VANCOUVER – Whatever ideological impasse fractured the relationship between hockey operations president Trevor Linden and Vancouver Canucks ownership, general manager Jim Benning vowed Thursday that the plan to rebuild the National Hockey League team will continue unchanged.
None of the Canucks’ talented prospects will be rushed into the NHL, Benning promised. Nobody is going to be bestowed a free roster spot without earning it.
“We’ve got of lot of good prospects on the way,” Benning told Sportsnet after a conference call with reporters, one day after Linden suddenly left the Canucks over an apparent disagreement with managing owner Francesco Aquilini. “But every player has a different path. Some need time to develop. Bo Horvat and Brock Boeser were able to jump (into the NHL) right away, but some players take another path. Some players need a year or two or three to develop.”
Linden felt the same way. But one of the most popular figures in franchise history is suddenly out of a job anyway. And Benning is suddenly in charge of hockey operations, which means he now has to deal with ownership and is unprotected by the buffer Linden provided.
Even as Sportsnet’s Elliotte Friedman reported Thursday that former Los Angeles Kings president and general manager Dean Lombardi is a candidate to replace Linden, Benning told reporters that Aquilini had assured him there are no plans to fill the role.
“He called me and he said that despite all the talk out there, he’s not looking to hire somebody as a president of hockey operations,” Benning said.
Ownership’s plans, however, are subject to change. Benning’s plans won’t.
“I’m going to do the right thing for this team long term,” Benning insisted. “I’m not going to rush anybody (into the NHL) if they’re not ready. That’s not the right thing to do.”
Aquilini reminded everyone Wednesday on Twitter that he and his family were Canucks fans long before they became team owners.
He grew up in East Vancouver near the old Pacific Coliseum. He is keenly sensitive to everything people say about his team – in the media, on social media and at the grocery store. The Aquilinis’ passion, their daily interest in the team, are both the best and worst things about their ownership.
Previous Canucks general managers Mike Gillis and Dave Nonis were starkly different in personality and practice but had in common the requirement to deal with Francesco Aquilini on an almost daily basis.
Linden, who knew what he was getting into when he became president four years ago, tried to build a broader coalition by including the whole Aquilini family, headed by patriarch Luigi, in his briefings and progress reports. But in the end, it still turned into a relationship that Linden or the Aquilinis or both deemed untenable.
As one veteran NHL manager described the job under these circumstances: “The hockey part is great. The rest of it is tough.”
Benning often accompanied Linden in his monthly summits with the Aquilinis. But the general manager benefitted from the hockey operations hierarchy — that Linden was the prime conduit between ownership and hockey-ops. Now Benning is on speed dial with the owners.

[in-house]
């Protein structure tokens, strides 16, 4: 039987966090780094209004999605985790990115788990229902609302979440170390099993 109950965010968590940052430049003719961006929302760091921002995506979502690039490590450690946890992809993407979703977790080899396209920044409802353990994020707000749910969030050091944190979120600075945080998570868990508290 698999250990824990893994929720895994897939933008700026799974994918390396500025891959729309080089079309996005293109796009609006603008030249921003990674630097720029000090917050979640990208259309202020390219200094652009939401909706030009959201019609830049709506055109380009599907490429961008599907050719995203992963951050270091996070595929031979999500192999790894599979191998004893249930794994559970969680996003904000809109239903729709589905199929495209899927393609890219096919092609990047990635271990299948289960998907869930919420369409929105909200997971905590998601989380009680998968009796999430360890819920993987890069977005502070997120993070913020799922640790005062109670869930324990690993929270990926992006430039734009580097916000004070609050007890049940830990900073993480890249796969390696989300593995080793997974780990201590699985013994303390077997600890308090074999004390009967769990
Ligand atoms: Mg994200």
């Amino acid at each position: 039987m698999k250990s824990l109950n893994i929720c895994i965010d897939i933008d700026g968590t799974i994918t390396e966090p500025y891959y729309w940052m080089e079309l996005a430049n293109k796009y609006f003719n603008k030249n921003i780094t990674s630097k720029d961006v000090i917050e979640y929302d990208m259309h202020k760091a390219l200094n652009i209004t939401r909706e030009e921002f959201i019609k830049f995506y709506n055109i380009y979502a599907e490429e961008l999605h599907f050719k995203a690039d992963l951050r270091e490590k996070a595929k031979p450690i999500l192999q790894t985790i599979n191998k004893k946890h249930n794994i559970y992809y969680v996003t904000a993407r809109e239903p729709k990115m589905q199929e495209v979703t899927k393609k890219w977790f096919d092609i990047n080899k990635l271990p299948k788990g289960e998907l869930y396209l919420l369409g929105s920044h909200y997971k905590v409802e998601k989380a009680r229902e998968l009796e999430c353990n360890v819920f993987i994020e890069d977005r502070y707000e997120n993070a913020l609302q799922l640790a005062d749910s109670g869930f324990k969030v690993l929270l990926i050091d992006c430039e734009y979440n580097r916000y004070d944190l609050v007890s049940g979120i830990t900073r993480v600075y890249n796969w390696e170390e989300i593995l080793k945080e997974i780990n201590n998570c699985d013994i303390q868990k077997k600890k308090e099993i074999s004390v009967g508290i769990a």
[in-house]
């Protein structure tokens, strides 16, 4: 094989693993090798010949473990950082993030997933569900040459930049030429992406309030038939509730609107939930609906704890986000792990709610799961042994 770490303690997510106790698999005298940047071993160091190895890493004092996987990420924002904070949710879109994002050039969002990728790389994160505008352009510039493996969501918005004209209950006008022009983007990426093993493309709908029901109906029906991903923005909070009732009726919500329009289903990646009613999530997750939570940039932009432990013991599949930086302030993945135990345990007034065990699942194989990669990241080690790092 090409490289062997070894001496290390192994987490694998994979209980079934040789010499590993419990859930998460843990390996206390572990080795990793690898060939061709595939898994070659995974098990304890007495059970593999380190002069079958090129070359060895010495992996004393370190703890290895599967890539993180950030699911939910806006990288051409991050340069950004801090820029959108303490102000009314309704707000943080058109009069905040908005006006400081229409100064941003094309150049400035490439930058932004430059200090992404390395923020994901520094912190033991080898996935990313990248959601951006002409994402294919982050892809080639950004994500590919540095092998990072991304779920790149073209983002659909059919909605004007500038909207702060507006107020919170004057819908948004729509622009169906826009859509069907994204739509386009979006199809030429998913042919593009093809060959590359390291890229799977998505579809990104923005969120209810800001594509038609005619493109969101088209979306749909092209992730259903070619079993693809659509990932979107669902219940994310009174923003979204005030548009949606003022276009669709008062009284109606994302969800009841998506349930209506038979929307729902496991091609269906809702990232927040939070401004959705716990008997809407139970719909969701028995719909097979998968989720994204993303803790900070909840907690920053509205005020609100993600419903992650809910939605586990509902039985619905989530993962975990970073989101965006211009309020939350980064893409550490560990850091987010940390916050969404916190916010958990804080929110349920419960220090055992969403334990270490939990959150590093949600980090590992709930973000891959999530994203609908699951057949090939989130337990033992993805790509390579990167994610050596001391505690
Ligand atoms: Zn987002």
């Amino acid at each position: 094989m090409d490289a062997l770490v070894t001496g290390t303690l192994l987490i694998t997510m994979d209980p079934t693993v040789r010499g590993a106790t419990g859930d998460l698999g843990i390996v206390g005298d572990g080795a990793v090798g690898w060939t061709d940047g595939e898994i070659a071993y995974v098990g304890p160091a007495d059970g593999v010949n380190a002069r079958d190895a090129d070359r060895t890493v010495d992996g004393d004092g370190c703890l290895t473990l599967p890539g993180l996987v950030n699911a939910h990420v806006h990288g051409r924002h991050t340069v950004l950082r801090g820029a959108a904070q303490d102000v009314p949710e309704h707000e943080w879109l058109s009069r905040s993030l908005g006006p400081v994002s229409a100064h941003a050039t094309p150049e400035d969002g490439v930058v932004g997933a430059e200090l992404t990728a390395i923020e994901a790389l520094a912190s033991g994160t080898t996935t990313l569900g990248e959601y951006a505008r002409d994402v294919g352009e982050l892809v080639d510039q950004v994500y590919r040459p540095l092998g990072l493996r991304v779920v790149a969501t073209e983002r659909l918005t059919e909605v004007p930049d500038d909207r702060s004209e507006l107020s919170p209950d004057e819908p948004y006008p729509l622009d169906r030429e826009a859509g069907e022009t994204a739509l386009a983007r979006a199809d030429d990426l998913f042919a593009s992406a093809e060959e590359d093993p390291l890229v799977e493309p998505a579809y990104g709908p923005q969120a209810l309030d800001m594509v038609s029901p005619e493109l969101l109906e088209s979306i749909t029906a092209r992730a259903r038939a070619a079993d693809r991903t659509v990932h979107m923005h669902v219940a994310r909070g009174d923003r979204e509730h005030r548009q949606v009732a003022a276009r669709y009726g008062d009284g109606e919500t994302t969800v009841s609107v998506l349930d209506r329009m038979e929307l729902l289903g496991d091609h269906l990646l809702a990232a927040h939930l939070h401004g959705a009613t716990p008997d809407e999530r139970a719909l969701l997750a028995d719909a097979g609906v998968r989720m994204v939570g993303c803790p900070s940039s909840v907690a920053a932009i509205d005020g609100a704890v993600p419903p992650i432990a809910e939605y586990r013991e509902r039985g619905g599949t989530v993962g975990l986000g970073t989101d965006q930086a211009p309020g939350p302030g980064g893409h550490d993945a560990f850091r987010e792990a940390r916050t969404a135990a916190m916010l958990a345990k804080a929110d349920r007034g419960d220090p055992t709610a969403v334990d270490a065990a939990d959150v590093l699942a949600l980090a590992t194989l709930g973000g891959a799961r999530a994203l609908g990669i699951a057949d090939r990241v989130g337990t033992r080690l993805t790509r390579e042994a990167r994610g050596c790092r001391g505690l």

“Jim Benning will now head up hockey operations and report directly to the ownership group,” Francesco Aquilini told his Twitter followers.
Maybe not for long. Lombardi, previously general manager of the San Jose Sharks, was fired by the Kings 15 months ago, just three years after he helped Los Angeles win its second of two Stanley Cups.
“I can’t believe no one has hired him before now,” one of Lombardi’s colleagues said. “He built that team in L.A. and he built them the right way. Two Stanley Cups.”
Linden and Benning have been building the Canucks the right way, too, continuing to draft well and develop players as the NHL team struggled while getting younger and faster.
The Canucks are past the point of no return in their rebuild. No matter how badly the Aquilinis or anyone else wants the Canucks to win next season, there is little choice but to continue developing the deep pool of prospects Benning and Linden assembled and carefully incorporate them into the NHL lineup when they’re ready.
Both Linden and Benning were adamant that these players, projected cornerstones of the franchise, can’t be rushed.
“We’ve got several first-year pros and there are only so many you can have on your team,” Linden told Sportsnet one month ago. “I don’t believe in (the theory) ‘just let the kids play’ and throw them out there. That’s not a good recipe. If a kid comes in and shows he’s ready, that’s great. If he can’t, we have a great development program in Utica with Ryan Johnson and his group.”
Maybe this philosophy was the breaking point in the Linden-Aquilini relationship. Maybe the owners want exciting, marketable prospects like Swedish phenom Elias Pettersson and dynamic defenceman Quinn Hughes in the lineup next season regardless of their NHL readiness. We don’t know because neither Linden nor Francesco Aquilini are taking questions.
But Linden’s shock departure opens everything to review. And if the Aquilinis are moving quickly and planning to bring in Lombardi or another hockey manager directly above Benning, then the uncertainty increases exponentially.
Not only might Benning get replaced, but a new hockey-ops boss may wish to hire a coach different than Travis Green. Or change the development model and scouting staff – both overhauled and improved the last four years.
“Francesco is passionate about the team,” Benning explained. “He wants the team to do well. Travis and I were down there yesterday and we explained to him our plan, and he’s on board. If young players deserve to be on the team, we’re going to find room for them. He understands that’s how you build championship teams. He doesn’t interfere with what we do. He listens to us, he asks questions, and then he lets us do what we need to do.”
Green added: “We’re all on the same page.”
Until this week, so was Linden.